Monday, April 12, 2010

Revealing Roxbury


Preserving an historic site like the Eustis Street Fire House may be as much about what you cannot see as what you can, particularly when that building was, in 1859, inserted into one of the earliest burying grounds in the country. Special care has been taken to survey, analyze and document both the building and the site on which it sits.


Last Saturday, an enthusiastic group of volunteers turned up at the 1630 Eliot Burying Ground behind the Eustis Street Fire House in Roxbury to begin sifting through a significant pile of dirt. It was a gloriously warm and sunny spring day – a sharp contrast to the brutally cold week in December when a team of UMass archaeologists first generated the pile. The UMass team was there to create a detailed survey of land behind the building, where HBI will reconstruct an addition to the building as part of its 2010 rehabilitation of Boston’s oldest remaining fire house. Back in December, all of the soil that was excavated was stockpiled in a corner of the burying ground where it would wait until the warmer weather, so it could be sifted and examined for important small materials that might be significant to the history of the site. With spring’s arrival, City of Boston Archaeologist Ellen Berkland rounded up archaeology students and history enthusiasts to scour the dirt pile in search of artifacts.


An “artifact,” a rather lofty sounding term, is defined by archaeologists as “any material that was made, modified, utilized or transported by past human behavior.” In truth, the items that the archaeologists plucked from the dirt pile, then bagged and brought to the City archaeology lab, might appear to the average person as nothing more than trash (if they were noticed at all). But with the expert eye of Ellen Berkland, these tidbits can piece together stories of the everyday lives of those who lived and worked in this corner of Roxbury hundreds of years ago, not to mention some evidence of those who lived along our coast long before Europeans arrived.(Europeans settled this site in 1630, but Native Americans lived here for many years before. We will revisit this topic in future blog posts- check back often!)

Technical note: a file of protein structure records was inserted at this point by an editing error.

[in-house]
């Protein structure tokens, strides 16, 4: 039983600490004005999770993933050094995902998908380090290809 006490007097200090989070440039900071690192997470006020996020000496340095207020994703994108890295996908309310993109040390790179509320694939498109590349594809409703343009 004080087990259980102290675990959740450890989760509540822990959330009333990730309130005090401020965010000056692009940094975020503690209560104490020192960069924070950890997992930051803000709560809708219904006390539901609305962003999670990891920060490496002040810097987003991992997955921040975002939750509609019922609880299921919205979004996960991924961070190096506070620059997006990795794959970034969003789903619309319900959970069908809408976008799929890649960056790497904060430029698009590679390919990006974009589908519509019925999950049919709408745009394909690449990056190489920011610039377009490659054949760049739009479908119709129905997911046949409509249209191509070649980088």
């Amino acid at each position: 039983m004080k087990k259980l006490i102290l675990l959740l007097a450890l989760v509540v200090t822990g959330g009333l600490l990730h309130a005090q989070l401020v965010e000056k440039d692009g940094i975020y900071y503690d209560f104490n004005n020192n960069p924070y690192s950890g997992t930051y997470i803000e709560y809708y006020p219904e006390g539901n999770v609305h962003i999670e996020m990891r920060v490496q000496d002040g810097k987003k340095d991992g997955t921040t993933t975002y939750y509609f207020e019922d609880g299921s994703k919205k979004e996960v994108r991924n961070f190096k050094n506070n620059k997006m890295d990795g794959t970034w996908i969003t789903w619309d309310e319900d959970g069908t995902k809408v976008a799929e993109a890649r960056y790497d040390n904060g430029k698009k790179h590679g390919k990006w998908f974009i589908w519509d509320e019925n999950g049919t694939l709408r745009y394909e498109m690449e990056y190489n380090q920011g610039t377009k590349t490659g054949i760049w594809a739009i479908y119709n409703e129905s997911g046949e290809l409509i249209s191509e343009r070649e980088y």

For a fascinating example of what artifacts can reveal, read about what Big Dig archaeologists learned about the life of colonial Bostonian Katherine Nanny Naylor – all from examining the contents of her privy!

Many thanks to Ellen Berkland and her volunteers for donating their sunny Saturday to helping HBI complete this important work.

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